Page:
Source: Base map from Google Earth.
(Google Earth Placemark)
Port Elizabeth Intermodal Complex, Port of New York / New Jersey
The Port Elizabeth intermodal complex, which is part of the facilities of the Port Authority of New York and New Jersey. This is where in 1956 containerization began. The complex is composed of two major terminals; Maher Terminal (acquired by the German financial firm RREEF in 2007) and APM Terminal (a branch of Maersk shipping company). Maher Terminal is the largest intermodal port terminal on the North American East Coast with an annual capacity of about 2.4 million TEU. From 1998, it went through a series of substantial renovations, including the combination of two terminals (Maher Fleet Street Terminal and Maher Tripoli Street Terminal) into one, a process that was completed in 2004. In 2008, gate renovations were completed, making it one of the most efficient in North America, able to handle 10,000 movements per day. Both terminals are adjacent to an on-dock rail facility of which was expanded to 18 tracks in 2007 (serviced by CSX, NS and CP). It is worth noting that the Maher gate complex takes about three times more space than the APM gate complex.
  Maher Terminal APM Terminal
Area 180 hectares 142 hectares
Piers 10,000 feet 6,000 feet
Portainers 16 portainers (9 super post panamax) 15 portainers (9 super post panamax)
Capacity 2,400,000 TEU 1,300,000 TEU
Reefer slots 990 1,275
Stacking Straddle-carriers RTG
Maher Terminal also undertook investments in information technologies, notably an entirely paperless gate system, a terminal managements system, an empty container storage system using GPS and a chassis pool. For the later, Maher was one of the first terminal operators to establish an off-site chassis pool. Initially, chassis pools were for the terminal users since they represented a captive market. But as vessel-sharing agreements have grown over the years, Maher's customers began calling other facilities, such as the adjacent APM Terminal, so it became critical to locate the equipment pool outside the gates. This also conveyed the benefit of freeing terminal space and thus expanding capacity. Also worth underlining is that a portion of the Maher terminal is dedicated to MSC. In late 2009, MSC transferred the totality of its port call to the adjacent PCNT terminal (not shown on the figure). However, PCNT turned out to be unable to handle such a volume. The outcome was a transfer back to a dedicated section of the Maher terminal of about 50% of its PCNT volume.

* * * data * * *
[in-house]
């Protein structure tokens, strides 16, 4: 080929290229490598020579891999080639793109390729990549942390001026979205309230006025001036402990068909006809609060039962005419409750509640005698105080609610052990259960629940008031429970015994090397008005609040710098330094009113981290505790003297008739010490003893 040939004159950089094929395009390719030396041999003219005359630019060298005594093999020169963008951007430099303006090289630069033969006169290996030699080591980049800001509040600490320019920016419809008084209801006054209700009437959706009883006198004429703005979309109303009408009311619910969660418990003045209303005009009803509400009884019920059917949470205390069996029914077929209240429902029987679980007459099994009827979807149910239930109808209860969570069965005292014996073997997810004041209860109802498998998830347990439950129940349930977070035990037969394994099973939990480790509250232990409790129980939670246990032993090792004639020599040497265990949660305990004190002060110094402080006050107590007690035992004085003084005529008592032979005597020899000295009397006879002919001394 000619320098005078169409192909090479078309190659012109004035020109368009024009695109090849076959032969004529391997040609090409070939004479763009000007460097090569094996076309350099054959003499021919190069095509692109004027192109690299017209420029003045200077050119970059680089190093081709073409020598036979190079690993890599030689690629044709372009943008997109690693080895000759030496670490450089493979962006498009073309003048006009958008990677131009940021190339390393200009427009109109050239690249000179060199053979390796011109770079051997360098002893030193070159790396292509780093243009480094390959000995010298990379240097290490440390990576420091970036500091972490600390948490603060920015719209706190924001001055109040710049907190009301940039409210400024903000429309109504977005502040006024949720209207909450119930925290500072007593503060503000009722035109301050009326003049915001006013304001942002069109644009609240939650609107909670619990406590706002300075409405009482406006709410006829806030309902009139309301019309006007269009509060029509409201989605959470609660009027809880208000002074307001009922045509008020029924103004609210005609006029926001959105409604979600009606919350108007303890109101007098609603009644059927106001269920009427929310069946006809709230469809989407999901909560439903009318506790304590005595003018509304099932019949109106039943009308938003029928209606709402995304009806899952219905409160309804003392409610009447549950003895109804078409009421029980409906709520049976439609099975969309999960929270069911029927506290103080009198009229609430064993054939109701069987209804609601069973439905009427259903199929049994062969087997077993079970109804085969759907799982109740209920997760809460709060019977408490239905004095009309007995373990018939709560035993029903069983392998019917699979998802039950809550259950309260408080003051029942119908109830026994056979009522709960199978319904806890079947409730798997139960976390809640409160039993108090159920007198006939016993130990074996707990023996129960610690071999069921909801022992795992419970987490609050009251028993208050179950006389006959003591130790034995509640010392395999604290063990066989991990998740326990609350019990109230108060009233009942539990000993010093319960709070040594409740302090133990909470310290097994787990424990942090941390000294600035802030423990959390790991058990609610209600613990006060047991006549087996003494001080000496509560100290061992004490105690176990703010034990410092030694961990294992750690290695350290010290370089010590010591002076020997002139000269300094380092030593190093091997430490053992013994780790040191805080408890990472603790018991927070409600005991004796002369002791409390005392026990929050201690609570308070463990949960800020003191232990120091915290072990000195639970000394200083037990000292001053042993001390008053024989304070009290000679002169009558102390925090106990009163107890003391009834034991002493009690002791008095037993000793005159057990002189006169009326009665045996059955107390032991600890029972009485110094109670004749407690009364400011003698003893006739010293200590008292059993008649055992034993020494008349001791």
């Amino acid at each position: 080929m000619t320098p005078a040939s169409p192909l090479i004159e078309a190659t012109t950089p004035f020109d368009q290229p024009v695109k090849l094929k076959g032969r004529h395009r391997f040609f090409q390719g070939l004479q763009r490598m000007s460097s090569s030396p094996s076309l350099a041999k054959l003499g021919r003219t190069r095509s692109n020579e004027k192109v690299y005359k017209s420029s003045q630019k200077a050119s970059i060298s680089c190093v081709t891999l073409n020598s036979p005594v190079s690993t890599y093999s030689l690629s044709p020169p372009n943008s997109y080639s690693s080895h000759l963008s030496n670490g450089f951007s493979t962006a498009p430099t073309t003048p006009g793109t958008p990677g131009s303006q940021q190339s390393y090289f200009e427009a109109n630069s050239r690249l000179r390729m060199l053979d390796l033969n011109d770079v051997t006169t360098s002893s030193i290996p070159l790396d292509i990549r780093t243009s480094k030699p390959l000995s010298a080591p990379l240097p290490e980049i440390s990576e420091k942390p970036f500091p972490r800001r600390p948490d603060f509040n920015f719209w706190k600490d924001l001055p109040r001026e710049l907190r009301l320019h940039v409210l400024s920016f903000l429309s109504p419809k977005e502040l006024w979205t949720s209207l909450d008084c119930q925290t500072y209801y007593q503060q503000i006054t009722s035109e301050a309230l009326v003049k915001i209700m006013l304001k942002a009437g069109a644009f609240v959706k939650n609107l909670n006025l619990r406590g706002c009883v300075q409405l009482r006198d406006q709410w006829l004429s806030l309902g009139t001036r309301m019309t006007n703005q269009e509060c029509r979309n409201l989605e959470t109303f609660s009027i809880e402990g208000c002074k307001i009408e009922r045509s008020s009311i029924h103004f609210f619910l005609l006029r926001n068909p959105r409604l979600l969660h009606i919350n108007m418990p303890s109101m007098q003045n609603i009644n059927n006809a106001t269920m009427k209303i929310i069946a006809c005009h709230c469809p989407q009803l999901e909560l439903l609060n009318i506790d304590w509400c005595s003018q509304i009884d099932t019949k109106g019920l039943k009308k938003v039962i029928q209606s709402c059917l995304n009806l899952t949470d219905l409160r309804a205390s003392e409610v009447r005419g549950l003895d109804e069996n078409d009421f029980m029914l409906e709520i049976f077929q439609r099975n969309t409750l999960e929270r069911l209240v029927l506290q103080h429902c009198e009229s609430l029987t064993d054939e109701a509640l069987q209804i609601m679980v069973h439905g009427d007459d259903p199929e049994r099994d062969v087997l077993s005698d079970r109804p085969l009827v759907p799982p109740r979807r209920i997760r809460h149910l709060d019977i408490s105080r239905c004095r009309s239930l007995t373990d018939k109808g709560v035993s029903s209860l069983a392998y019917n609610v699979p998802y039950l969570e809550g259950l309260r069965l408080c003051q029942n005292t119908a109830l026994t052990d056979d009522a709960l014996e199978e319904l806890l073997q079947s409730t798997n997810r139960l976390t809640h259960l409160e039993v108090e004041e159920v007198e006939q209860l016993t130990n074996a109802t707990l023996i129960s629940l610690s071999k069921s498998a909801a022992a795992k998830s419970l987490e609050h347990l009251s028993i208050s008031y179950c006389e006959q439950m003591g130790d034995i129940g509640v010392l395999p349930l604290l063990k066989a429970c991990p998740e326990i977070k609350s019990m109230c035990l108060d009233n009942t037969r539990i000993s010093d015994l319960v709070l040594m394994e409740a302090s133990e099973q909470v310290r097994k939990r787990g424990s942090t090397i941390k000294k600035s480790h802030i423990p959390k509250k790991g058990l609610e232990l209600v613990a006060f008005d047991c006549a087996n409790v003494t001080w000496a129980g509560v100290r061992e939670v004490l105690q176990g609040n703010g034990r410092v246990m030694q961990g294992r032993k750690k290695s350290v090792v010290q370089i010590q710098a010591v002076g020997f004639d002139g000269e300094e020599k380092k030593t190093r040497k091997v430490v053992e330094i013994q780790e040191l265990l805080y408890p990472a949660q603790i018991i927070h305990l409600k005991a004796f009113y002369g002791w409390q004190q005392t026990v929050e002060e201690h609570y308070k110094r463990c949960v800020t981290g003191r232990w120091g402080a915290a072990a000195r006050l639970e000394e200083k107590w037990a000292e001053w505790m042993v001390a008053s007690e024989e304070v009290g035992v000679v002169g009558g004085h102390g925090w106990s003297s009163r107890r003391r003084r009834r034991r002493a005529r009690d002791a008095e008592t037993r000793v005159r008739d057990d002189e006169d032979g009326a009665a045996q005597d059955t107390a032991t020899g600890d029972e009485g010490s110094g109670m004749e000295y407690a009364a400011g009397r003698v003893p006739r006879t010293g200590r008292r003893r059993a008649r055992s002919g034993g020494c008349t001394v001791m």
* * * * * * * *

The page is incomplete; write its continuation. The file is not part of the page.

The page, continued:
Both terminal operators have different terminal management strategies for their container yards. While Maher uses straddle carriers to move containers to a from the stacking piles, APM uses overhead rubber-tired gantry cranes (RTGs). The disadvantage of using straddle carriers is a lower stacking density since only two containers can be stacked, which is related to more space consumption by the stacking piles. The advantage is a faster average container retrieval. One must therefore be cautious about linking terminal efficiency and stacking density since lower density can be linked with a terminal design aiming at high throughput. Looking at the gate system and the stacking configuration clearly underlines the trucking orientation of the Maher terminal. The advantages of RTG is a higher stacking density and therefore a higher utilization level of the terminal's real estate assets. However, container retrieval can be longer and would involve more re-handles.
Adjacent to the terminals and chassis pools are also several transloading facilities that are transferring the contents of maritime containers into domestic containers (and vice versa). These activities are mostly for cargo bound further inland since local cargo tends to be brought to the distribution center directly from the maritime terminal.